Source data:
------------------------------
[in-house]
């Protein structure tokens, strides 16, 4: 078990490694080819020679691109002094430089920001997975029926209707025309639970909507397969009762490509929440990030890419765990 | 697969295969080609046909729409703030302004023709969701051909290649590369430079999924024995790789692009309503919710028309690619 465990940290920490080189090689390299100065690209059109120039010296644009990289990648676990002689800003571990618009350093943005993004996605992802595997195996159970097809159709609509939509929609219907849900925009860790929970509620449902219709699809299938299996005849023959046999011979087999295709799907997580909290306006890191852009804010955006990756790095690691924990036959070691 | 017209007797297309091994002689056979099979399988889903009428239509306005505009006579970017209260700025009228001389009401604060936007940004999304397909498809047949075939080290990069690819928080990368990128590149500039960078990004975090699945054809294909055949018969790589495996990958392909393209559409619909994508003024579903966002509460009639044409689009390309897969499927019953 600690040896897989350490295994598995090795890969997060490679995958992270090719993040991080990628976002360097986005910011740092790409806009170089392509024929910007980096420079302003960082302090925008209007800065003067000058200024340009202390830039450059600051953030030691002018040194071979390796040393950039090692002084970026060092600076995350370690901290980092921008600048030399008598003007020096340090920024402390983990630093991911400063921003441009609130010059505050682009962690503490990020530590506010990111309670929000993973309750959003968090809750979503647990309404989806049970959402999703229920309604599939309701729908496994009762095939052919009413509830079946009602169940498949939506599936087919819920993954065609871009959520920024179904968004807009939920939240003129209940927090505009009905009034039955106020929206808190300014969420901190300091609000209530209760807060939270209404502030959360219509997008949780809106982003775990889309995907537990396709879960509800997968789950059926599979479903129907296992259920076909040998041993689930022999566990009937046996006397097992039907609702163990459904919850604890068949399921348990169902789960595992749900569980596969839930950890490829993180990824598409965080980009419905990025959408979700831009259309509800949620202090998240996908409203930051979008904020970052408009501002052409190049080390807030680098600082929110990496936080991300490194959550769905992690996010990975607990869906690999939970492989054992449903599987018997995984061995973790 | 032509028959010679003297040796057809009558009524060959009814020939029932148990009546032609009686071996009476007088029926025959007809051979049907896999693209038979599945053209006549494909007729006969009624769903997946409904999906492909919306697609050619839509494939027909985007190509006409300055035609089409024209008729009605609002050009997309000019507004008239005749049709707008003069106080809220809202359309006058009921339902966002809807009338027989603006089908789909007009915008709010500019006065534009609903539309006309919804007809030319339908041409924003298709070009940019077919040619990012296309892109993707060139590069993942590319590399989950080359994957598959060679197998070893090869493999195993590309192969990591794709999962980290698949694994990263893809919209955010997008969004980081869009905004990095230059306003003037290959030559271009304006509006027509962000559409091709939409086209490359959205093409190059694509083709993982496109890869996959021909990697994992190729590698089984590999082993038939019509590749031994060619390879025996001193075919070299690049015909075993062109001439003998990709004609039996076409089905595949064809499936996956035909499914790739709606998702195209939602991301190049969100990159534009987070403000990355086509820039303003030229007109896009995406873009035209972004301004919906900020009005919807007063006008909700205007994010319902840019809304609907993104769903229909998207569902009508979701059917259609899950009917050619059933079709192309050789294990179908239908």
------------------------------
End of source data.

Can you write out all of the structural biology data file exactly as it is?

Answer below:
[in-house]
């Protein structure tokens, strides 16, 4: 078990490694080819020679691109002094430089920001997975029926209707025309639970909507397969009762490509929440990030890419765990 | 697969295969080609046909729409703030302004023709969701051909290649590369430079999924024995790789692009309503919710028309690619 465990940290920490080189090689390299100065690209059109120039010296644009990289990648676990002689800003571990618009350093943005993004996605992802595997195996159970097809159709609509939509929609219907849900925009860790929970509620449902219709699809299938299996005849023959046999011979087999295709799907997580909290306006890191852009804010955006990756790095690691924990036959070691 | 017209007797297309091994002689056979099979399988889903009428239509306005505009006579970017209260700025009228001389009401604060936007940004999304397909498809047949075939080290990069690819928080990368990128590149500039960078990004975090699945054809294909055949018969790589495996990958392909393209559409619909994508003024579903966002509460009639044409689009390309897969499927019953 600690040896897989350490295994598995090795890969997060490679995958992270090719993040991080990628976002360097986005910011740092790409806009170089392509024929910007980096420079302003960082302090925008209007800065003067000058200024340009202390830039450059600051953030030691002018040194071979390796040393950039090692002084970026060092600076995350370690901290980092921008600048030399008598003007020096340090920024402390983990630093991911400063921003441009609130010059505050682009962690503490990020530590506010990111309670929000993973309750959003968090809750979503647990309404989806049970959402999703229920309604599939309701729908496994009762095939052919009413509830079946009602169940498949939506599936087919819920993954065609871009959520920024179904968004807009939920939240003129209940927090505009009905009034039955106020929206808190300014969420901190300091609000209530209760807060939270209404502030959360219509997008949780809106982003775990889309995907537990396709879960509800997968789950059926599979479903129907296992259920076909040998041993689930022999566990009937046996006397097992039907609702163990459904919850604890068949399921348990169902789960595992749900569980596969839930950890490829993180990824598409965080980009419905990025959408979700831009259309509800949620202090998240996908409203930051979008904020970052408009501002052409190049080390807030680098600082929110990496936080991300490194959550769905992690996010990975607990869906690999939970492989054992449903599987018997995984061995973790 | 032509028959010679003297040796057809009558009524060959009814020939029932148990009546032609009686071996009476007088029926025959007809051979049907896999693209038979599945053209006549494909007729006969009624769903997946409904999906492909919306697609050619839509494939027909985007190509006409300055035609089409024209008729009605609002050009997309000019507004008239005749049709707008003069106080809220809202359309006058009921339902966002809807009338027989603006089908789909007009915008709010500019006065534009609903539309006309919804007809030319339908041409924003298709070009940019077919040619990012296309892109993707060139590069993942590319590399989950080359994957598959060679197998070893090869493999195993590309192969990591794709999962980290698949694994990263893809919209955010997008969004980081869009905004990095230059306003003037290959030559271009304006509006027509962000559409091709939409086209490359959205093409190059694509083709993982496109890869996959021909990697994992190729590698089984590999082993038939019509590749031994060619390879025996001193075919070299690049015909075993062109001439003998990709004609039996076409089905595949064809499936996956035909499914790739709606998702195209939602991301190049969100990159534009987070403000990355086509820039303003030229007109896009995406873009035209972004301004919906900020009005919807007063006008909700205007994010319902840019809304609907993104769903229909998207569902009508979701059917259609899950009917050619059933079709192309050789294990179908239908």